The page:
There is insufficient data on slum tenure, although there are indications that in the slum areas only one third are owner occupiers.

Population is more or less stable, a result of negative natural growth compensated by a positive migratory balance. Population movements are no longer to the urban periphery but, rather, to towns in the province. The areas of Scampia and Ponticelli (recent public city-type areas) are slowly growing.

There is no data on the income of slum inhabitants, while there are fairly reliable figures for the social, employment and crime situation. The sectoral nature of policies that support the vulnerable social segments, largely implemented by national structures through various ministries, does not allow for data to be compared even for the same zone. The increase in the number of interventions conducted by NGOs has led to greater knowledge of the situation; but there has been no centralization that might help to share data.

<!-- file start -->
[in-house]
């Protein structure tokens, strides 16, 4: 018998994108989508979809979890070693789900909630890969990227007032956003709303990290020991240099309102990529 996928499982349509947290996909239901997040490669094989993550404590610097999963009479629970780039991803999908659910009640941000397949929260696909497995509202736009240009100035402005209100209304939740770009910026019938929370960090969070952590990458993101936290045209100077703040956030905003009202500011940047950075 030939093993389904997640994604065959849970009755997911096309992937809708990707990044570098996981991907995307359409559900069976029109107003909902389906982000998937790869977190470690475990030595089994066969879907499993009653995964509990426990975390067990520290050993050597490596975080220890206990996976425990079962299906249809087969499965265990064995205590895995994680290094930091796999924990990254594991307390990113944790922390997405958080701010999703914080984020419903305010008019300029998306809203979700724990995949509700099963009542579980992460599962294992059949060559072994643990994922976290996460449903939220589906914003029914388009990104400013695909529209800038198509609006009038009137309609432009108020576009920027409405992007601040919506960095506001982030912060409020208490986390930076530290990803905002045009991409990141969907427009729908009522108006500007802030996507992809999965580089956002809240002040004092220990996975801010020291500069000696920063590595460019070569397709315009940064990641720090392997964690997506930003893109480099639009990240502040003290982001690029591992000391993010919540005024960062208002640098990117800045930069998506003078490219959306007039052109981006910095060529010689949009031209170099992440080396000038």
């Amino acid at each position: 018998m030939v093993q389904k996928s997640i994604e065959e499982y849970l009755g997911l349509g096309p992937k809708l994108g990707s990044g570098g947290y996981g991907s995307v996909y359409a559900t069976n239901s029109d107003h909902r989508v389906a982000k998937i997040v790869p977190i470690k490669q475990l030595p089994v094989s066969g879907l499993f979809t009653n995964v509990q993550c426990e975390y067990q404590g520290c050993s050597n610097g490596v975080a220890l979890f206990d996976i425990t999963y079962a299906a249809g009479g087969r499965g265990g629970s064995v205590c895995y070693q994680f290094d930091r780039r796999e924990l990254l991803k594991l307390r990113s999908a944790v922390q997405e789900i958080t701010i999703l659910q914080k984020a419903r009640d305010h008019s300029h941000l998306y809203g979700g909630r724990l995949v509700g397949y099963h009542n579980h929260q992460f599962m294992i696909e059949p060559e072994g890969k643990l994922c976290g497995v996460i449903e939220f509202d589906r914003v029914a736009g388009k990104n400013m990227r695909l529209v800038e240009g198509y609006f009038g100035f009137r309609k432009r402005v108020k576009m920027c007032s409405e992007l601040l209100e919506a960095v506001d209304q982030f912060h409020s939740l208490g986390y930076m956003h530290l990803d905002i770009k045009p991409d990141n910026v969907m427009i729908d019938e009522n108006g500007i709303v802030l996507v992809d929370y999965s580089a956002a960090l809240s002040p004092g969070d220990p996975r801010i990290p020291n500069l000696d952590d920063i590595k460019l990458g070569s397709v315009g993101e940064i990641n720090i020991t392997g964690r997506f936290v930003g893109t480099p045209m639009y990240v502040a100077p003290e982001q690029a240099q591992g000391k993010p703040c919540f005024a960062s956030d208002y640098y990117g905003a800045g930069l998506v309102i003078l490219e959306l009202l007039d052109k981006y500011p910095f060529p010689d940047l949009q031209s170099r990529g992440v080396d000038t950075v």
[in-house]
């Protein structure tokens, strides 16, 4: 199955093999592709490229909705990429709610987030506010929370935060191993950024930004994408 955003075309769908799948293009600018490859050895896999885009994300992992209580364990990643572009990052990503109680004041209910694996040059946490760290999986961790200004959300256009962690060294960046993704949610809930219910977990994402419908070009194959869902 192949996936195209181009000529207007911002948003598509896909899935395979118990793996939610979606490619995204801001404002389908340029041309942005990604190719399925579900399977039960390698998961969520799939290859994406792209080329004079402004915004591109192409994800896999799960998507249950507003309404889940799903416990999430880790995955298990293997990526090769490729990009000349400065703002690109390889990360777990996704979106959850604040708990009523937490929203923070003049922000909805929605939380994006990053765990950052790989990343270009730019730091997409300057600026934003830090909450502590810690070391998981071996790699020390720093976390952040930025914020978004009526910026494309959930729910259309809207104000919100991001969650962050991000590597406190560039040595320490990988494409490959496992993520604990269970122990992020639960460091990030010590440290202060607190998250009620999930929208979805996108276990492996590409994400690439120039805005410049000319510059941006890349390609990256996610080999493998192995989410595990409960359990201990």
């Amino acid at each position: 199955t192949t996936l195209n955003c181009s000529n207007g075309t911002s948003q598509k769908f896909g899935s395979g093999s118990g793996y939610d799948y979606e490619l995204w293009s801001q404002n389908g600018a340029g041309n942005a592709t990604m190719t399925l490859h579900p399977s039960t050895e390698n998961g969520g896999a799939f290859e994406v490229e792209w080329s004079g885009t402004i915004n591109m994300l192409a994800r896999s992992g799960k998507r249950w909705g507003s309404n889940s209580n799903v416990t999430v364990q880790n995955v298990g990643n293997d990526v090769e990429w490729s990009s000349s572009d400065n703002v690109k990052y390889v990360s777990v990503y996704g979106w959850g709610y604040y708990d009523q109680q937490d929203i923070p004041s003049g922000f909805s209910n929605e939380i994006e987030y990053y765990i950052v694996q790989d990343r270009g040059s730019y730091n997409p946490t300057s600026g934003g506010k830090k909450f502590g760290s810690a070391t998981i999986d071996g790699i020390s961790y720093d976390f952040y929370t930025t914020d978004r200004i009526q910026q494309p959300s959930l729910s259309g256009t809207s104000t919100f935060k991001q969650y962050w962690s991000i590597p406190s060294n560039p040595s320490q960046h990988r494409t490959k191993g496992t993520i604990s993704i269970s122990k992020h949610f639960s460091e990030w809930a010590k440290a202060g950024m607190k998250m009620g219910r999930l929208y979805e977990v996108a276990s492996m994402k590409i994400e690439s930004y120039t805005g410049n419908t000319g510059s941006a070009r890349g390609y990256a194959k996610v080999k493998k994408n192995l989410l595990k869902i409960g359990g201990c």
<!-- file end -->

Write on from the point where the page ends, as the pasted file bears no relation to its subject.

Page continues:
The population decline in Naples between 1981 and 1991 was sharp, especially in the historic centre areas (particularly, Pendino, Porto and Vicaria), with the exception of the Scampia, S. Pietro, Pianura, Chiaiano and Ponticelli neighbourhoods. Within the former central areas, the decay of the ancient housing stock has allowed low-income classes to stay in private homes, while those with the means to leave preferred to go elsewhere. In the latter case, the smaller drop in population can be explained by the low income of the residents of these quarters. In fact, the exodus from the city mostly involved young middle-class white-collar families and stably employed blue-collar families, and was most evident in middle-class, central and hilltop residential neighbourhoods.